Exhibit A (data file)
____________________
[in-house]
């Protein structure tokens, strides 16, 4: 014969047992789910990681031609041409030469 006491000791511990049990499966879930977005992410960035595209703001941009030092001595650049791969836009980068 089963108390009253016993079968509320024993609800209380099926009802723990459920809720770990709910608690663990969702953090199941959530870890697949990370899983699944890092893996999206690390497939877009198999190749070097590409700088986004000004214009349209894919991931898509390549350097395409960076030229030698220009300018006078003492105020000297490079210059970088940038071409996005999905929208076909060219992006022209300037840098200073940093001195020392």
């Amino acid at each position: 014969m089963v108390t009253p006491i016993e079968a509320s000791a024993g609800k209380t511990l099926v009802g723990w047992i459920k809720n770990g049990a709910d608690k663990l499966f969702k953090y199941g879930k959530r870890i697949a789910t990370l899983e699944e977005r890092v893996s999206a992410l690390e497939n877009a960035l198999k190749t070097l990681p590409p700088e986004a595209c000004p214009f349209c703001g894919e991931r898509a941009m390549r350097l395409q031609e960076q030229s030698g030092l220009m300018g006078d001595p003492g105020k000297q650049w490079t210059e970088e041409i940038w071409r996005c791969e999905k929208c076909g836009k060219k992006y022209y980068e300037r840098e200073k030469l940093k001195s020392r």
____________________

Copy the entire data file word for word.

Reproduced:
[in-house]
């Protein structure tokens, strides 16, 4: 014969047992789910990681031609041409030469 006491000791511990049990499966879930977005992410960035595209703001941009030092001595650049791969836009980068 089963108390009253016993079968509320024993609800209380099926009802723990459920809720770990709910608690663990969702953090199941959530870890697949990370899983699944890092893996999206690390497939877009198999190749070097590409700088986004000004214009349209894919991931898509390549350097395409960076030229030698220009300018006078003492105020000297490079210059970088940038071409996005999905929208076909060219992006022209300037840098200073940093001195020392």
């Amino acid at each position: 014969m089963v108390t009253p006491i016993e079968a509320s000791a024993g609800k209380t511990l099926v009802g723990w047992i459920k809720n770990g049990a709910d608690k663990l499966f969702k953090y199941g879930k959530r870890i697949a789910t990370l899983e699944e977005r890092v893996s999206a992410l690390e497939n877009a960035l198999k190749t070097l990681p590409p700088e986004a595209c000004p214009f349209c703001g894919e991931r898509a941009m390549r350097l395409q031609e960076q030229s030698g030092l220009m300018g006078d001595p003492g105020k000297q650049w490079t210059e970088e041409i940038w071409r996005c791969e999905k929208c076909g836009k060219k992006y022209y980068e300037r840098e200073k030469l940093k001195s020392r």